Governing bodies expected to outline the time frame for the banning of long putters
Tick tock, the time is nigh for advocates of the long putter.
The death knell may still be a couple of years away, with a stay of execution on its implementation, but the RA and the USGA – the two governing bodies of golf – are today set to outline the timeframe for a phased-in banning of the one club in the bag that has created division, with traditionalists declaring it a form of “cheating” and proponents claiming it to be available to all.
Although the long putter – be it a broomhandle or a belly – has been around for the best part of 25 years, the clamour for its banishment only gathered steam in recent years when players used it to win Major championships.
Keegan Bradley set the ball rolling expertly when he won the 2011 USPGA, then Webb Simpson claimed this year’s US Open and, a month later, Ernie Els won the Claret Jug using the belly putter.
When Els won the British Open at Royal Lytham and St Annes, almost a quarter of the field used either a broomhandle or a belly putter.
What’s more, those governing the game were increasingly alarmed by the number of younger players opting to use the long putters: when Guan Tianlang, the 14-year-old Chinese player, won the recent Asia-Pacific amateur championship, he did so – like Els – with a belly putter.
The clock has been ticking on the long putter for some time, with Peter Dawson – the chief executive of the RA – warning in July, the day after Els’ Major win, that such putters were effectively on a limited life span.
That time span – likely to be implemented from January 2016, when the next review of rules is due – is expected to be clarified today: the RA and the USGA are scheduled to hold a joint press conference which is expected to announce the phasing out of the long putters they claim go against the spirit of the game because they are anchored to the body. It is the anchoring, rather than the club itself, which is deemed to be the problem.
However, a number of players – among them Bradley and Els – are considering launching a legal battle against any such implementation of a ban on the use of the long putters.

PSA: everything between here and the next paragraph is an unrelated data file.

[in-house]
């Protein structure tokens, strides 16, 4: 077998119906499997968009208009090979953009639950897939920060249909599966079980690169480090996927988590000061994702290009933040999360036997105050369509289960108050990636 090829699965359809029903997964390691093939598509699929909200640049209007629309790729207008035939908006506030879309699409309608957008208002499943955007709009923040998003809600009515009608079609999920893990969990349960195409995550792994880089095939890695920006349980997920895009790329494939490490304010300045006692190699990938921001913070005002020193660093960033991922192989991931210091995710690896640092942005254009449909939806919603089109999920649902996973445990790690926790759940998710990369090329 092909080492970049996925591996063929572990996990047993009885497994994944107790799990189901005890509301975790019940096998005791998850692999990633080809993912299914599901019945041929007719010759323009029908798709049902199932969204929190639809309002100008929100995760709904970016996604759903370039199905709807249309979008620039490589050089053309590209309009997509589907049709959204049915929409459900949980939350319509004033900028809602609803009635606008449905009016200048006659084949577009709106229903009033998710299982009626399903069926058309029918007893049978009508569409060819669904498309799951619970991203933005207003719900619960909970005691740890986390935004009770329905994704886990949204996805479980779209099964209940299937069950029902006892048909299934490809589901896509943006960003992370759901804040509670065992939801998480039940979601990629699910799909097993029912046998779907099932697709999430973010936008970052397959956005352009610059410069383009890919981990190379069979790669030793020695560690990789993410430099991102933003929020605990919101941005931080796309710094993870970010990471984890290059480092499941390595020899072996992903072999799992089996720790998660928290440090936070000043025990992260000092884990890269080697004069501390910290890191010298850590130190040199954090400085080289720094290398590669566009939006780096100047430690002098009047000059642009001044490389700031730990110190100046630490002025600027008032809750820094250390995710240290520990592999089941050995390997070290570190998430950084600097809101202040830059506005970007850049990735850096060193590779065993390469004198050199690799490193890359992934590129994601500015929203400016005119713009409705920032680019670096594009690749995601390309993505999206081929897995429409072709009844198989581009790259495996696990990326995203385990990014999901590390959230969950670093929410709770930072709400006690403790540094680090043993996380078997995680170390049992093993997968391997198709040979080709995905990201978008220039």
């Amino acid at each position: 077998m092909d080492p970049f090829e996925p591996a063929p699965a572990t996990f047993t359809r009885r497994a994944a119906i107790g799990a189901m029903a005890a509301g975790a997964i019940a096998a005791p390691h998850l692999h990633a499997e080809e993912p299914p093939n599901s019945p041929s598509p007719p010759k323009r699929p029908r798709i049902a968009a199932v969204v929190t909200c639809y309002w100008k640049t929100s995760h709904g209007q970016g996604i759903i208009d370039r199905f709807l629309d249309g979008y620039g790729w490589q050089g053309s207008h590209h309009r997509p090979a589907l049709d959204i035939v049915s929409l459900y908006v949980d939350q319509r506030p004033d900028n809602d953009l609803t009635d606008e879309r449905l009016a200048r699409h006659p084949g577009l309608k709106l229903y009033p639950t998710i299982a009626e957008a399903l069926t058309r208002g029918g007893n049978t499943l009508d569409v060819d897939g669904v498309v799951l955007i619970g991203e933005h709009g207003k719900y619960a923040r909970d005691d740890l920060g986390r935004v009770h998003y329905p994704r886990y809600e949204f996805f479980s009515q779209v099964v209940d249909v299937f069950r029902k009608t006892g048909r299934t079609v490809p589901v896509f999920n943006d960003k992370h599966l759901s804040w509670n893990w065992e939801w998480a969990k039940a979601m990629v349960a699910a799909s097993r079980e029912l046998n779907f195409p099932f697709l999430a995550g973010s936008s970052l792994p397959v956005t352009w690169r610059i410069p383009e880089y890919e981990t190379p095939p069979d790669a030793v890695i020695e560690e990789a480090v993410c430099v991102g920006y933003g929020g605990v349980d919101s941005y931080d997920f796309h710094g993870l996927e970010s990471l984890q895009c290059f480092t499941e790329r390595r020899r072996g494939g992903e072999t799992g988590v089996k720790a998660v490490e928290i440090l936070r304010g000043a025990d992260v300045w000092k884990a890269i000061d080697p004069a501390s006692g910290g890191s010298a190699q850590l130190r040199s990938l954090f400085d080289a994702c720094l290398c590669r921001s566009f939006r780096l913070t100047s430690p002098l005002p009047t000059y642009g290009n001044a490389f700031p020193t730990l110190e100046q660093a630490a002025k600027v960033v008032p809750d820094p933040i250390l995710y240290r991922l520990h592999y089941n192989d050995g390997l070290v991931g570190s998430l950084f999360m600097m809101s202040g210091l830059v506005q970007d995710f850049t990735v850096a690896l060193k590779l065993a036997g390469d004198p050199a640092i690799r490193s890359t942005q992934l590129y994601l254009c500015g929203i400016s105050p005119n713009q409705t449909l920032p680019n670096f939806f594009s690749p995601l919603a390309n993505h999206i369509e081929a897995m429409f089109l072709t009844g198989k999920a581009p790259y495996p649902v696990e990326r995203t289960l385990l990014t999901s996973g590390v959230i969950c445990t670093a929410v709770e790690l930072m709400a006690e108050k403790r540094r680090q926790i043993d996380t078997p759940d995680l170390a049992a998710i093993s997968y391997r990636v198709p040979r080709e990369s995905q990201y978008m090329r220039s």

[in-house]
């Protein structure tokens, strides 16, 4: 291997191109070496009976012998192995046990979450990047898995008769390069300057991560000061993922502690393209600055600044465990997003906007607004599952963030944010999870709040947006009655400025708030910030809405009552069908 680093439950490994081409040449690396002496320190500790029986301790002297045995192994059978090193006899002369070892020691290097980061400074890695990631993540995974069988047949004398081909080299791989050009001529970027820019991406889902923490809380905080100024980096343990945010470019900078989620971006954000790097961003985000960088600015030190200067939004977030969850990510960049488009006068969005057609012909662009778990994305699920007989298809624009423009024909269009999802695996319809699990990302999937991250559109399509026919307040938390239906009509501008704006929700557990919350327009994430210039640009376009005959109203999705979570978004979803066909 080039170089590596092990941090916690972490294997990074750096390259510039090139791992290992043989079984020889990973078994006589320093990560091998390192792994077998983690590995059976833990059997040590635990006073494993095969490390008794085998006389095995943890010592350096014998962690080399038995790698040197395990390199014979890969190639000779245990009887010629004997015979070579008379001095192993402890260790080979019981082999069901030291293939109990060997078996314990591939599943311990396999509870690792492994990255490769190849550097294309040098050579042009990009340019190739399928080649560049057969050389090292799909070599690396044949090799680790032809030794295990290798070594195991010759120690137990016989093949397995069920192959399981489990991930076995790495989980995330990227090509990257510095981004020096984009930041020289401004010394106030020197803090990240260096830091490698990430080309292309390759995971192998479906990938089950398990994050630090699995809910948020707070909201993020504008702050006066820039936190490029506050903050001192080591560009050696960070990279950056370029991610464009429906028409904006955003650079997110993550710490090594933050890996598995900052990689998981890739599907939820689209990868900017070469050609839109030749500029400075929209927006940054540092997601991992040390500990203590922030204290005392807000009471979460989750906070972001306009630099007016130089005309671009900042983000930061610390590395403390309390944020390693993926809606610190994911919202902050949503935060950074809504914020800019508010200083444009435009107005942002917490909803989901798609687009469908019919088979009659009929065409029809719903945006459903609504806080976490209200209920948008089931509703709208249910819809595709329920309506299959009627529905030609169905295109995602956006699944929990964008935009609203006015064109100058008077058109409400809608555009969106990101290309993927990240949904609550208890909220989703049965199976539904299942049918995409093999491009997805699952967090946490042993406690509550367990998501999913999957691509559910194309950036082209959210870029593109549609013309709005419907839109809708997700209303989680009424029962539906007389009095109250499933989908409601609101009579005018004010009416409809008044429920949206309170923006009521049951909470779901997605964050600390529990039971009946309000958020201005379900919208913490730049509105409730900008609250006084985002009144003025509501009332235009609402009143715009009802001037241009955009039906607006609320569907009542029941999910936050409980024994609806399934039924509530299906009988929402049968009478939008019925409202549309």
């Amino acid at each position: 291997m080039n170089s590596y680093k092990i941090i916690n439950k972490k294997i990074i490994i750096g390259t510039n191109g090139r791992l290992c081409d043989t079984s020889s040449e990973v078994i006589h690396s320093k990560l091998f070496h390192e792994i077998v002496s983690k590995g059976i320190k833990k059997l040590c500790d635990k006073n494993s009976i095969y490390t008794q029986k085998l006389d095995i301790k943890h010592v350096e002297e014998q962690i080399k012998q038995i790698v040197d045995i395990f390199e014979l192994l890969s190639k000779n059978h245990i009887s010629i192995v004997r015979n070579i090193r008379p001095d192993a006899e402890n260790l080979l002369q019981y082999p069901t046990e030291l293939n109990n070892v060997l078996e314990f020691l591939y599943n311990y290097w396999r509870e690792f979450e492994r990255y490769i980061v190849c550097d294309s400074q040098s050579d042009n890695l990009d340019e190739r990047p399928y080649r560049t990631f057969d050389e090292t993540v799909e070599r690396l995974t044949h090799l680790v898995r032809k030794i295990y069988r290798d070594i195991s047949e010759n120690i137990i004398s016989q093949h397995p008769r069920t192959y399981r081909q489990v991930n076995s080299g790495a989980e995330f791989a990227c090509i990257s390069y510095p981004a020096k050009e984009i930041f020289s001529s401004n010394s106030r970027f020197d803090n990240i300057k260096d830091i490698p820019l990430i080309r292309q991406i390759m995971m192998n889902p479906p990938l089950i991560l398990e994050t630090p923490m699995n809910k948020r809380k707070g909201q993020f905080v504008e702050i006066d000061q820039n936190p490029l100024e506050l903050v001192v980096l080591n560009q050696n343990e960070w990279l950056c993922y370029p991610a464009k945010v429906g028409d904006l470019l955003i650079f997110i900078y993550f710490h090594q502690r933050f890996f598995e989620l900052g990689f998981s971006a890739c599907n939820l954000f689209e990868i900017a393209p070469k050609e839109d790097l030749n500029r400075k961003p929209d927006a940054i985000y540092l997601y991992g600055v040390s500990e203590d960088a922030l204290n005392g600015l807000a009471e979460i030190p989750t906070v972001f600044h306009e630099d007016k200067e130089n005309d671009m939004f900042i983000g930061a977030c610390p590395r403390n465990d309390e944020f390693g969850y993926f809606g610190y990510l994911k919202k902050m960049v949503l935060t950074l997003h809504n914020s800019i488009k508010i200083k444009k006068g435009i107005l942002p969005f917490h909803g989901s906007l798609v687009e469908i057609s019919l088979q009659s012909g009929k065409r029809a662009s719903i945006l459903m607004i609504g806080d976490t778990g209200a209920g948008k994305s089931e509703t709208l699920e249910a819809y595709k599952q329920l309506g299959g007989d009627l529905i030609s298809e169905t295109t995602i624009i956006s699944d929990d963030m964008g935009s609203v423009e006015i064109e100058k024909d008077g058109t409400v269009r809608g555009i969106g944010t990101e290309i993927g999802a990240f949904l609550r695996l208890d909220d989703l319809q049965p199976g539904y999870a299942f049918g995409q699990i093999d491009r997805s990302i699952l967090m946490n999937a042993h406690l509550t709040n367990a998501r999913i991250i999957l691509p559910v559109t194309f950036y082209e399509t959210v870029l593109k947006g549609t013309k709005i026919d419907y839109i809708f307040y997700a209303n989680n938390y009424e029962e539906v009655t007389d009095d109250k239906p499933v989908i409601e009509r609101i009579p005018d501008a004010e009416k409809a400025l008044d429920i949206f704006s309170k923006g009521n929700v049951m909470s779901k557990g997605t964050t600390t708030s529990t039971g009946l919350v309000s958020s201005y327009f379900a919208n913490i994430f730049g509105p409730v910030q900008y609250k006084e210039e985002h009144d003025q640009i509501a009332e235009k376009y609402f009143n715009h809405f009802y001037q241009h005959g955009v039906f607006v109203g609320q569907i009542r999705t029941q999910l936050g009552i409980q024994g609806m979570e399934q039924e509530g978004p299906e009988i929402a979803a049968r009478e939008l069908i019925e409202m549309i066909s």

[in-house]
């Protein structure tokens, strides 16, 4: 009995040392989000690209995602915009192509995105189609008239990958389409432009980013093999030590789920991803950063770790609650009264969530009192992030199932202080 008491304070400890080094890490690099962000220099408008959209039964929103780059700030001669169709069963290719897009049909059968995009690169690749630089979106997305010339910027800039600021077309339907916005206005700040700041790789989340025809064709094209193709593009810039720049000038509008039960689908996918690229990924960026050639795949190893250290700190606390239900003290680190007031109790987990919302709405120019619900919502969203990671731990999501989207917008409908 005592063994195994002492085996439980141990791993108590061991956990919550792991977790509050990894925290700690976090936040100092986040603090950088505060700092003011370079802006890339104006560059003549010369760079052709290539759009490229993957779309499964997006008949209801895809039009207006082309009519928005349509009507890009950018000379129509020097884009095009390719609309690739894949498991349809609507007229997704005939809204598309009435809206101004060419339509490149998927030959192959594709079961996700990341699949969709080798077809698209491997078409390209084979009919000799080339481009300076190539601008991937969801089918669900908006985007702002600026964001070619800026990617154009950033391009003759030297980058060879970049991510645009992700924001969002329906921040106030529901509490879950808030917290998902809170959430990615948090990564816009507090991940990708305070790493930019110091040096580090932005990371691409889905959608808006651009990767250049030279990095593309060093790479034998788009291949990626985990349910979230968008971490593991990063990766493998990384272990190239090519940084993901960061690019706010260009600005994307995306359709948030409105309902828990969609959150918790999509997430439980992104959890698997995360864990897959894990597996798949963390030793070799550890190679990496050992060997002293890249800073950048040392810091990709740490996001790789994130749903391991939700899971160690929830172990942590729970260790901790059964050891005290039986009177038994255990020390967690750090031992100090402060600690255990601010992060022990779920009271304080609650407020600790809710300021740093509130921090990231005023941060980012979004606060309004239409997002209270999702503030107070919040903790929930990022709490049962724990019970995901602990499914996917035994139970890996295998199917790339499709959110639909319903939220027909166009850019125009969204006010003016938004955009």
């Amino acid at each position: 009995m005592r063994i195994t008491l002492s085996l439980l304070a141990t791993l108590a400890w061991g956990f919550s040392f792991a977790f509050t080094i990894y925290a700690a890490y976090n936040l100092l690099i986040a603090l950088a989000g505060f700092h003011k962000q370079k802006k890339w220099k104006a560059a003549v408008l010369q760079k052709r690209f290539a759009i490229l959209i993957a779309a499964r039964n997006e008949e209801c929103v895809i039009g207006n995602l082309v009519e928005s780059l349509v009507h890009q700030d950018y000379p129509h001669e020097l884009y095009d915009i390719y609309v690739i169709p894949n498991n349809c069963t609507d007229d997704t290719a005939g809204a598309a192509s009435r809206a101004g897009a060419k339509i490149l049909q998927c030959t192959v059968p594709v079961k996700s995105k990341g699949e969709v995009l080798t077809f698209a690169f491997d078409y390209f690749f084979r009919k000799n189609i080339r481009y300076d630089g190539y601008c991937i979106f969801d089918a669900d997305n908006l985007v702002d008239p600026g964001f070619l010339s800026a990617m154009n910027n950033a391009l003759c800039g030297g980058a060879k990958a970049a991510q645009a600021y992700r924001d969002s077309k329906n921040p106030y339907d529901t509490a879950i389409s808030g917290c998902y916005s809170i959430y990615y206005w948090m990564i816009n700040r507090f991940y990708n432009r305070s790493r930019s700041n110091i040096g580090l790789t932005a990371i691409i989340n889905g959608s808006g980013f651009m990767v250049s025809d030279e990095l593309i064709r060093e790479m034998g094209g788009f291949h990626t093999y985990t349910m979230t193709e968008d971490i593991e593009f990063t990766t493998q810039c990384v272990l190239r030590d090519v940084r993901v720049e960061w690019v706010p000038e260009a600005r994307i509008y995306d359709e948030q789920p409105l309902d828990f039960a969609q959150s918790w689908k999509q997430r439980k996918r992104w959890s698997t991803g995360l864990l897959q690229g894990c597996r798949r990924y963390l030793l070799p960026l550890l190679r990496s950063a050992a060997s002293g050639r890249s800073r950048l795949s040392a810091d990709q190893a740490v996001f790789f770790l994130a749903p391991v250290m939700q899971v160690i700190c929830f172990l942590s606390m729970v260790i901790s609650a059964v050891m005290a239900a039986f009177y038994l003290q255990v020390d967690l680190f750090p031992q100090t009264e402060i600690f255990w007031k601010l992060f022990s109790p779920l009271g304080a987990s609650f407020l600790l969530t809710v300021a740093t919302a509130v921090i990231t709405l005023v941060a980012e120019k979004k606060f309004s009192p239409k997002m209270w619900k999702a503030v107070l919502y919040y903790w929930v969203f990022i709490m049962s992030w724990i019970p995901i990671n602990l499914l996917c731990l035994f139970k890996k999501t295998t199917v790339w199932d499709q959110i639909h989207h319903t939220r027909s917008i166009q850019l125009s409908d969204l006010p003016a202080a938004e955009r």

Last year, in an interview, Els admitted: “As long as it’s legal, I’ll keep cheating.”
Recently, though, Bradley – aware that the RA and the USGA were closing in on the matter – indicated he would consider legal action to keep on using the club. “I’m going to do whatever it takes to protect myself and the guys on tour, whatever that is. I think we all would be together on this. We’re all in the same boat. A lot of use feel strongly about the hours of practice we’ve put in that they’re saying is basically for nothing now.”
Graeme McDowell, a proponent of the traditional short putter, put his finger on the issue recently when speaking about the matter when playing in the Australian Masters. “It’s probably something they’re disappointed in themselves that it’s got to this point. They probably should have nipped it in the bud many, many years ago,” said McDowell of the procrastination of the governing bodies’ on the matter.
The RA and the USGA will probably adopt the approach that facing up to the issue is a case of better late than never. And the sports’ governors are at least giving proponents of the long putters a realistic time frame to get back to basics.
Why Broomhandle and Belly Putters are being banned . . . . .
The traditional, conventional putter measures from 32 to 26 inches and remains the club of choice for the majority of players, professional and amateurs alike. However, there is an accepted consensus that players using the conventional putter are at a disadvantage over short putts – inside 10 feet – because such putters require a minimum of wrist action and mental fortitude.
In contrast, the Belly Putter – which generally measures from 41 to 44 inches – provides stability in that it allows a third point of contact (the abdomen) along with each hand. This anchoring provides stability and balance to the stroke and means the wrist action is easier to control. Against that, distance control is more difficult because of the longer shaft and also because these clubs generally have thicker grips.
The Broomhandle Putter – measuring from 48 to 52 inches in length – is longer than the Belly Putter and has the advantage of taking wrist action on the stroke out of play.